Scotland was horrendously centralised by Michael Forsyth in the early 1990s. Every administration since has centralised it more. The public's desire to have things done to it by a self-certain management class is declining rapidly.
If Scotland doesn't stop 'empowering communities' through complex administrative processes run by that same management class and start giving actual power to actual citizens, someone is going to come along and capitalise on the growing anger.
Lesson four: Liberalism is in crisis
Actually, the left had a good US election. Bernie Sanders was the only person other than Trump to connect with anyone. But Liberals are in meltdown.
This wonderful first reaction from Thomas Frank to the Trump election puts it clearly and succinctly. That metropolitan governing class not only believed in itself completely, but couldn't see past its own preoccupations and concerns.
Liberals think that everything is basically fine barring a minor tweak here and there (because for middle class liberals with nice houses everything really is basically fine). It's signature policy is more women in the boardrooms of multinationals. It has managed to take the massive issue of inequality and turn it into a problem of the rich.
Liberals see the decline in the lives of the working classes as unfortunate but a fact of life. What really matters is them. Anything which goes against them is never a function of their own errors but of the inherent badness of everyone else. (Misogynists! Racists! Deplorables!)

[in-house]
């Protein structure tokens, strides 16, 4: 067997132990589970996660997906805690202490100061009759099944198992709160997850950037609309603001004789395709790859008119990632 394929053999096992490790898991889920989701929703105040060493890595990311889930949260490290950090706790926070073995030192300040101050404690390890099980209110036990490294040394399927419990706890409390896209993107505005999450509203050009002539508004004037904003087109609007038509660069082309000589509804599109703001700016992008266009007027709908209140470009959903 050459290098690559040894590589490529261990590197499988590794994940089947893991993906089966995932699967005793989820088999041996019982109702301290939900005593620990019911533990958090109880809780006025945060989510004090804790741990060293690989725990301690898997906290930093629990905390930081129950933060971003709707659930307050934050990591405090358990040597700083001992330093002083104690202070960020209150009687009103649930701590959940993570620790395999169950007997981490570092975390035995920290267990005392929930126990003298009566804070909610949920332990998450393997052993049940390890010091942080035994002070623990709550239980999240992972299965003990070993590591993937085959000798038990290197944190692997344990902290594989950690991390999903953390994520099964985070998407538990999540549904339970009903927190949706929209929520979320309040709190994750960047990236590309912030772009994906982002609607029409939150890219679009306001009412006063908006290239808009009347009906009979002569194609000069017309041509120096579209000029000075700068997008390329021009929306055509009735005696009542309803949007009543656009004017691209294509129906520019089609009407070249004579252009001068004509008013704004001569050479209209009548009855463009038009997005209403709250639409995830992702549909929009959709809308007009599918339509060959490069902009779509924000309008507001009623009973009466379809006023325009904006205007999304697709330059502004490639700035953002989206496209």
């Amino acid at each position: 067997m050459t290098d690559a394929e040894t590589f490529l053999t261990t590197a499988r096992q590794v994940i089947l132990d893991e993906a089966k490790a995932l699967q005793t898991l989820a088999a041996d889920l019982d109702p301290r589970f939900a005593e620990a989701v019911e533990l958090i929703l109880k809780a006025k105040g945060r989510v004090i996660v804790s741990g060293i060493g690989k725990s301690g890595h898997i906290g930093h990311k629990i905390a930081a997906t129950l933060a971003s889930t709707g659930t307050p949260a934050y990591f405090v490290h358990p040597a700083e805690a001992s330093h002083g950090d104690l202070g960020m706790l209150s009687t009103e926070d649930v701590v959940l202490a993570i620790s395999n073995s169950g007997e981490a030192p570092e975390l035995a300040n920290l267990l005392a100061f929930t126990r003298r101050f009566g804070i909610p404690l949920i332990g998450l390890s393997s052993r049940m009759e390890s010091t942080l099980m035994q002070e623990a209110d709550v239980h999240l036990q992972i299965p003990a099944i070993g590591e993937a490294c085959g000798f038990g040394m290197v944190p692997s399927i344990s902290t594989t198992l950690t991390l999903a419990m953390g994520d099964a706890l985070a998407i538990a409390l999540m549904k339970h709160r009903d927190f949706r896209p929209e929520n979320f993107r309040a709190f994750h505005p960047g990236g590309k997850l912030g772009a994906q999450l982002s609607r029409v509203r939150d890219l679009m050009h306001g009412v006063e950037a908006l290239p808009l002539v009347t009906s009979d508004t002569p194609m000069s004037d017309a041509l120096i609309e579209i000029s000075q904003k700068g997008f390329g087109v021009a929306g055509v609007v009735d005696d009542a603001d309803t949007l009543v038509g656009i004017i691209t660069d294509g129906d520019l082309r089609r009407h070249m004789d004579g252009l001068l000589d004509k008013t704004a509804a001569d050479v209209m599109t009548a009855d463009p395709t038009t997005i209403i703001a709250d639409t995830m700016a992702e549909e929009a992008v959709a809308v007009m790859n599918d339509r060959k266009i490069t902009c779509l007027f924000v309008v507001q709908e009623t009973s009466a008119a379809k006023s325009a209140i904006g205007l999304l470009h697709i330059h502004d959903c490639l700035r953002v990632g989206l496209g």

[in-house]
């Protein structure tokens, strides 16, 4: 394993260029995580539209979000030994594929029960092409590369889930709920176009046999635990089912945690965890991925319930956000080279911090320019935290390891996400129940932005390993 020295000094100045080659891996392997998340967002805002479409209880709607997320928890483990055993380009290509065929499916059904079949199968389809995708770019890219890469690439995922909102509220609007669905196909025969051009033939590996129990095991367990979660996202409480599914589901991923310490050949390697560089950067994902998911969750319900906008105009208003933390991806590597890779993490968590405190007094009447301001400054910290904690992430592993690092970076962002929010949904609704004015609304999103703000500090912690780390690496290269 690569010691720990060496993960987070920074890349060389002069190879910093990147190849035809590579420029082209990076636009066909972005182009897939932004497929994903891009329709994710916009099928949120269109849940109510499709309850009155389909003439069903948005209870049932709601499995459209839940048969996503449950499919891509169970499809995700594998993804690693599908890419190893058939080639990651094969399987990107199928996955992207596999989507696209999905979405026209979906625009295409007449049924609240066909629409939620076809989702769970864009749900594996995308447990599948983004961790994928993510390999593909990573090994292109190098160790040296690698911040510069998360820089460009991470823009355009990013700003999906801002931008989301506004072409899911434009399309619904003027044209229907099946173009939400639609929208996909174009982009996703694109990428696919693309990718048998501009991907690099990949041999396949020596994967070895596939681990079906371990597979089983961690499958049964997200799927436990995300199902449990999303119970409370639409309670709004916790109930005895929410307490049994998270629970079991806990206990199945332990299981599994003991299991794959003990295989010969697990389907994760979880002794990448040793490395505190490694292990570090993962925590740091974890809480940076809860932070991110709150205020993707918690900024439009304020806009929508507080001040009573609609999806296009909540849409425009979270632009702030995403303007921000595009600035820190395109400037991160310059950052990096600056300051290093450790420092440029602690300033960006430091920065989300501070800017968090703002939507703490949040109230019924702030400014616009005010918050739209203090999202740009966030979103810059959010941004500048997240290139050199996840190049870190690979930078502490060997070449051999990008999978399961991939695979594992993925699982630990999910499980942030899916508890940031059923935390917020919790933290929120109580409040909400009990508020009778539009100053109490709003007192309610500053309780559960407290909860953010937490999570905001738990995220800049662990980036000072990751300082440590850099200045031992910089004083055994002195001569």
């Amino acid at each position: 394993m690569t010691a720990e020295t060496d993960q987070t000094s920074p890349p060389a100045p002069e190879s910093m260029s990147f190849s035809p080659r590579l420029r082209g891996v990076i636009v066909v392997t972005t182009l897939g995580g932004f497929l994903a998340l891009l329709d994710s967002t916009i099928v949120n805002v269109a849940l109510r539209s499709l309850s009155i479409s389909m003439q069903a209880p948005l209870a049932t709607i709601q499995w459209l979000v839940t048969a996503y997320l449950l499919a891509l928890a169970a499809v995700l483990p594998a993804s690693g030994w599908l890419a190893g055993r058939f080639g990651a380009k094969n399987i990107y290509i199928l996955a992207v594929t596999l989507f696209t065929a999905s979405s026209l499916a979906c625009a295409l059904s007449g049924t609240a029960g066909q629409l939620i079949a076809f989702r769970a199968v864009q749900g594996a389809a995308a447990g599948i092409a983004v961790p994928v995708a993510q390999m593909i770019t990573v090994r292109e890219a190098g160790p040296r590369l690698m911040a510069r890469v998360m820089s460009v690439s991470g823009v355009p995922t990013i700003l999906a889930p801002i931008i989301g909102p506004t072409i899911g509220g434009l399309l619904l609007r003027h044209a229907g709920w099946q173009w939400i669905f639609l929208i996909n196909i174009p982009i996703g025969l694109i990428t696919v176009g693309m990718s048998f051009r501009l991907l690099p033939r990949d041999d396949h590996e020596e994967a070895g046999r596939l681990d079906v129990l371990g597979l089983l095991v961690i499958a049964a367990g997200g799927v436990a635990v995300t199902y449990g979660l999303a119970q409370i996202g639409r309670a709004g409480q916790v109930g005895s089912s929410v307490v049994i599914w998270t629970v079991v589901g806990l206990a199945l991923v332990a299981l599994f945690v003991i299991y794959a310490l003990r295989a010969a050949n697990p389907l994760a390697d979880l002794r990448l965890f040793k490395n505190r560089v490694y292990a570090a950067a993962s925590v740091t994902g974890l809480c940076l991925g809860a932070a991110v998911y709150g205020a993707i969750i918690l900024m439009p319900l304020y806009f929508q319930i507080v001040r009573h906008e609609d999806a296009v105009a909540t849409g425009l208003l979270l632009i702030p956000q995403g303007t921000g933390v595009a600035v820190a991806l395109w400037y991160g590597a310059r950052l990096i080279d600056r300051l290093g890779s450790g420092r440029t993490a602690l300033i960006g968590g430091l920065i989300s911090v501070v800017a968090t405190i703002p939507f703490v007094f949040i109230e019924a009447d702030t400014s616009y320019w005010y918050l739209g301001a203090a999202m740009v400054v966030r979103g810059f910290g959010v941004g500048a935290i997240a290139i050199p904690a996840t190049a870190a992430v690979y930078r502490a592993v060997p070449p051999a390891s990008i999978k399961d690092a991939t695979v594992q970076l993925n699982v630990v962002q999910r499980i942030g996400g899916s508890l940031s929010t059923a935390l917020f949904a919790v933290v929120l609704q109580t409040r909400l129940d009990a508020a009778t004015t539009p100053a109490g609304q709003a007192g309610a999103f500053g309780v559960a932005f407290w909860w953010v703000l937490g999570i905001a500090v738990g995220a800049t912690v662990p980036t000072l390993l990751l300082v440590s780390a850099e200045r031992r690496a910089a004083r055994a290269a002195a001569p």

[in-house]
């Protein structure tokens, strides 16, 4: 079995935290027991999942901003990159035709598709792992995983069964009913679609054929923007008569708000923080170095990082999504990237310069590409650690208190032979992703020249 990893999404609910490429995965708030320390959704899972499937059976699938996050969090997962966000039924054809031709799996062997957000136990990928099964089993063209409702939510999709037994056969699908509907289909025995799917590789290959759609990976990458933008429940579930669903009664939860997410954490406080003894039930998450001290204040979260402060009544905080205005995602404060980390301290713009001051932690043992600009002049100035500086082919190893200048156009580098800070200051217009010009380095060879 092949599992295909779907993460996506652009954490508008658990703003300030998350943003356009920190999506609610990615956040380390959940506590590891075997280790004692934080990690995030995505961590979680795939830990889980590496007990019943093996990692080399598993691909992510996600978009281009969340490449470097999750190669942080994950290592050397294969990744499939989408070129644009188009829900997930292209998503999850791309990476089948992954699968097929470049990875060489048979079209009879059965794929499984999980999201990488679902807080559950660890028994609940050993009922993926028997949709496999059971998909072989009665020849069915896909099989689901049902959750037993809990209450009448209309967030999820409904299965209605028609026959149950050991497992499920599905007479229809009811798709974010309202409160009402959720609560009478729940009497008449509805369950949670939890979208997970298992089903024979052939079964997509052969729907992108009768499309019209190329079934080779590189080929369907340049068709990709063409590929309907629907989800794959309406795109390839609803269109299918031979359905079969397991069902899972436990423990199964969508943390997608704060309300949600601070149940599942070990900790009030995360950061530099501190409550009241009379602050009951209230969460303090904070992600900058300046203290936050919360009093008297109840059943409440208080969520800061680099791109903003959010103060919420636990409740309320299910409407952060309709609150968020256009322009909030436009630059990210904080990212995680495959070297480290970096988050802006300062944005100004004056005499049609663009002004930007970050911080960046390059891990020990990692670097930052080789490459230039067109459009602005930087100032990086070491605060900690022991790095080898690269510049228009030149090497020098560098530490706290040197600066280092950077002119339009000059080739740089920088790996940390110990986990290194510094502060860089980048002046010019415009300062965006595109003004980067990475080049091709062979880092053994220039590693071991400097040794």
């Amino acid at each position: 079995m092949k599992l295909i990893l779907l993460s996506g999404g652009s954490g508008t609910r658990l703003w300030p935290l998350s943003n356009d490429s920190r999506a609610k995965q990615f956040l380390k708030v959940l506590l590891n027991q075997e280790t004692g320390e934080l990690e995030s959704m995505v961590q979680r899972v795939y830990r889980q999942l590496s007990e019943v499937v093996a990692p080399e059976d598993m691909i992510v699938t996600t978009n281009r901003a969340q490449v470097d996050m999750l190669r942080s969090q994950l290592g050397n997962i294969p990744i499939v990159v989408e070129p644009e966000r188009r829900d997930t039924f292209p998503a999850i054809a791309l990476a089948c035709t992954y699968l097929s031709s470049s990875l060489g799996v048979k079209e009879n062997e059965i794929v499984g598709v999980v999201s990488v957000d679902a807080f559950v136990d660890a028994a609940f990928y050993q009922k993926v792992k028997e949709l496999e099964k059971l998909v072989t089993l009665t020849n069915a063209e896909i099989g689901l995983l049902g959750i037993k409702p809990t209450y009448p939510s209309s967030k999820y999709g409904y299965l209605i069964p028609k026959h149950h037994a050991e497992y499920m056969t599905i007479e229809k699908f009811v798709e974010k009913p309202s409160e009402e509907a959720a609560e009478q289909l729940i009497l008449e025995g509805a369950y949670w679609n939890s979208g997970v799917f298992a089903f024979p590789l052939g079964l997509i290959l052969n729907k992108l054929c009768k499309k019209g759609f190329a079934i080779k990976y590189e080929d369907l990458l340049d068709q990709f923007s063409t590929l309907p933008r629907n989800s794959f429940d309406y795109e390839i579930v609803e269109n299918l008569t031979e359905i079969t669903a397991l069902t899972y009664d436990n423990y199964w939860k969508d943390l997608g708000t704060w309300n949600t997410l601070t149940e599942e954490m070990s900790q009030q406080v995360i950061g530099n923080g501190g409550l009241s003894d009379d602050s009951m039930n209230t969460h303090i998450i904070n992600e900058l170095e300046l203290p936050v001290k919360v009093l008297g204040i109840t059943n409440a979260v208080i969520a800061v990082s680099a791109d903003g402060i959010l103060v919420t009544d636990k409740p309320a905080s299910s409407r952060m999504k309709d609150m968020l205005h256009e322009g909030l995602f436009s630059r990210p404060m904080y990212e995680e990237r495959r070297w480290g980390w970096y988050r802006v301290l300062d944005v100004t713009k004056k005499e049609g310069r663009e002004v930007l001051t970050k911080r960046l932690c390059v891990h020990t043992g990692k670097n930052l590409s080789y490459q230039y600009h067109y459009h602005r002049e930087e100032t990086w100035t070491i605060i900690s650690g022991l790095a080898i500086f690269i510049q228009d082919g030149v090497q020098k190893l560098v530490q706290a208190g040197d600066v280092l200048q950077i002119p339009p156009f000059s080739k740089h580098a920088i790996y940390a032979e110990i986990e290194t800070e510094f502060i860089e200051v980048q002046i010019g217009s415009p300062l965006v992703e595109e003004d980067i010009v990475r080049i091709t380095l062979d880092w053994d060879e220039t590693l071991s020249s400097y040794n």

So every time I ask an SNP person what policy the government is currently pursuing that a social progressive should be grateful for and they say "baby boxes", I wonder if they've thought through what direction they're going in.
Lesson five: You can't control everything
Every sign that things were not well, every challenge to the smooth operation of the machine, any threat to the established order, a momentary hint that the ruling classes might lose a centimetre of control – the Democratic National Committee would fix it. Legs would be broken, pressure would be brought to bear, favours called in, processes subverted, Bernie would sleep with the fishes.
When this produced unpopular outcomes (i.e. Hilary Clinton), the Democrats ruthlessly 'fixed' things by claiming any suggestion that she was anything short of perfect was misogyny. This approach got them seamlessly through the entire campaign and was a great success.
Of course, they lost humiliatingly. Remind yourself that every time you're told that only silence about Scottish Government policy mistakes can get us to independence.
Edit: The final segment containing information about Nicola Sturgeon’s chief of staff, Liz Lloyd, was inaccurate. Lloyd did not campaign for Hillary Clinton in the US.
Picture courtesy of Robin McAlpine